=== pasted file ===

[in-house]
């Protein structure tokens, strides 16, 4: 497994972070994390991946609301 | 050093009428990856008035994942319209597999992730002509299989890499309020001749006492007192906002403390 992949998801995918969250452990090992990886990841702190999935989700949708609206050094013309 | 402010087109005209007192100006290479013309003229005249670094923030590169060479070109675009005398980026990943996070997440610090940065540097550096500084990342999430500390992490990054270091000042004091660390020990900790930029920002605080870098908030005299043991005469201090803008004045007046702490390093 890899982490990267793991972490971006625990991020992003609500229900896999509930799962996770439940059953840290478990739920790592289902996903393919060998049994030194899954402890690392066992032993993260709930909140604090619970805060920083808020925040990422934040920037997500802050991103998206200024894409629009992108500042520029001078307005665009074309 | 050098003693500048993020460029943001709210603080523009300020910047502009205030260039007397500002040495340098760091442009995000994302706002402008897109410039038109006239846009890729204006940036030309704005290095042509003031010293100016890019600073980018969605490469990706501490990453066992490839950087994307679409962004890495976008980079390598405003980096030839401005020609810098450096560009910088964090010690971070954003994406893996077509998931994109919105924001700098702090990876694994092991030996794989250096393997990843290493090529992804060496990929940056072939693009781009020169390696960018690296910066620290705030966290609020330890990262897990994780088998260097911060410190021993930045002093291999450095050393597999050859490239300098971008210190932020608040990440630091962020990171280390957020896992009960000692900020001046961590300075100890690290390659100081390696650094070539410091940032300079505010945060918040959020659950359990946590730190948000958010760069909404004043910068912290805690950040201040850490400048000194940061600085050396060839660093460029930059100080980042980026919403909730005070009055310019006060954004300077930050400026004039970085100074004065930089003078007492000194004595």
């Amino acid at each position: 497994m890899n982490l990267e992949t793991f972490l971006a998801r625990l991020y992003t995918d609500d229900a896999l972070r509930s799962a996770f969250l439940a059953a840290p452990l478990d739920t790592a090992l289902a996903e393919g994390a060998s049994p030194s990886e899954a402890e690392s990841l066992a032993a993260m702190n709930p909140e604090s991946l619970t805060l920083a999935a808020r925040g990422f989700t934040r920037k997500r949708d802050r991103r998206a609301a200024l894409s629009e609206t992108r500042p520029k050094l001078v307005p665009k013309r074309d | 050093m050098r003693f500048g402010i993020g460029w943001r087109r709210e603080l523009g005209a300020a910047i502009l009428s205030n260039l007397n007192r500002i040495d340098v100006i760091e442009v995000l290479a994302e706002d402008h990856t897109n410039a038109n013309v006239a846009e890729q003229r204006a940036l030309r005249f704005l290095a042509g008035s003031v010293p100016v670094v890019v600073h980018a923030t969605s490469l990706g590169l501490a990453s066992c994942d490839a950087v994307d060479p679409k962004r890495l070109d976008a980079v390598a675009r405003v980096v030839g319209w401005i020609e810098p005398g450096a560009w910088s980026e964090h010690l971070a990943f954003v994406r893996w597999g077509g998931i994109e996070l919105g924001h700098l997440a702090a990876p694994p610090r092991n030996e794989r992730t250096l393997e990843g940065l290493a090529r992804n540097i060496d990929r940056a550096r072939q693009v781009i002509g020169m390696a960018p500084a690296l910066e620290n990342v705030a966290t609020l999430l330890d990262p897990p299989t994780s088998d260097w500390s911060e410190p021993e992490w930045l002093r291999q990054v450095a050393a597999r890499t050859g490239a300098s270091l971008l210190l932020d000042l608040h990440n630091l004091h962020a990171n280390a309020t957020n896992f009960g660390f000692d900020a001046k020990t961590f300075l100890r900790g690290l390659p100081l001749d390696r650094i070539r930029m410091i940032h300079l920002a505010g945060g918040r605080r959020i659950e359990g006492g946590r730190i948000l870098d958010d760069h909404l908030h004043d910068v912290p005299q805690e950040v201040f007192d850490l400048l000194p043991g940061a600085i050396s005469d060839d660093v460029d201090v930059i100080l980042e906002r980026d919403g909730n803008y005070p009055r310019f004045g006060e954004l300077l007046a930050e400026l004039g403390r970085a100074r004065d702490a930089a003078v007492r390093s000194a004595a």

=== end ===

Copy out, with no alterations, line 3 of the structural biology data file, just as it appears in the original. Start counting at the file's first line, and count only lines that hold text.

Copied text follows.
């Amino acid at each position: 497994m890899n982490l990267e992949t793991f972490l971006a998801r625990l991020y992003t995918d609500d229900a896999l972070r509930s799962a996770f969250l439940a059953a840290p452990l478990d739920t790592a090992l289902a996903e393919g994390a060998s049994p030194s990886e899954a402890e690392s990841l066992a032993a993260m702190n709930p909140e604090s991946l619970t805060l920083a999935a808020r925040g990422f989700t934040r920037k997500r949708d802050r991103r998206a609301a200024l894409s629009e609206t992108r500042p520029k050094l001078v307005p665009k013309r074309d | 050093m050098r003693f500048g402010i993020g460029w943001r087109r709210e603080l523009g005209a300020a910047i502009l009428s205030n260039l007397n007192r500002i040495d340098v100006i760091e442009v995000l290479a994302e706002d402008h990856t897109n410039a038109n013309v006239a846009e890729q003229r204006a940036l030309r005249f704005l290095a042509g008035s003031v010293p100016v670094v890019v600073h980018a923030t969605s490469l990706g590169l501490a990453s066992c994942d490839a950087v994307d060479p679409k962004r890495l070109d976008a980079v390598a675009r405003v980096v030839g319209w401005i020609e810098p005398g450096a560009w910088s980026e964090h010690l971070a990943f954003v994406r893996w597999g077509g998931i994109e996070l919105g924001h700098l997440a702090a990876p694994p610090r092991n030996e794989r992730t250096l393997e990843g940065l290493a090529r992804n540097i060496d990929r940056a550096r072939q693009v781009i002509g020169m390696a960018p500084a690296l910066e620290n990342v705030a966290t609020l999430l330890d990262p897990p299989t994780s088998d260097w500390s911060e410190p021993e992490w930045l002093r291999q990054v450095a050393a597999r890499t050859g490239a300098s270091l971008l210190l932020d000042l608040h990440n630091l004091h962020a990171n280390a309020t957020n896992f009960g660390f000692d900020a001046k020990t961590f300075l100890r900790g690290l390659p100081l001749d390696r650094i070539r930029m410091i940032h300079l920002a505010g945060g918040r605080r959020i659950e359990g006492g946590r730190i948000l870098d958010d760069h909404l908030h004043d910068v912290p005299q805690e950040v201040f007192d850490l400048l000194p043991g940061a600085i050396s005469d060839d660093v460029d201090v930059i100080l980042e906002r980026d919403g909730n803008y005070p009055r310019f004045g006060e954004l300077l007046a930050e400026l004039g403390r970085a100074r004065d702490a930089a003078v007492r390093s000194a004595a």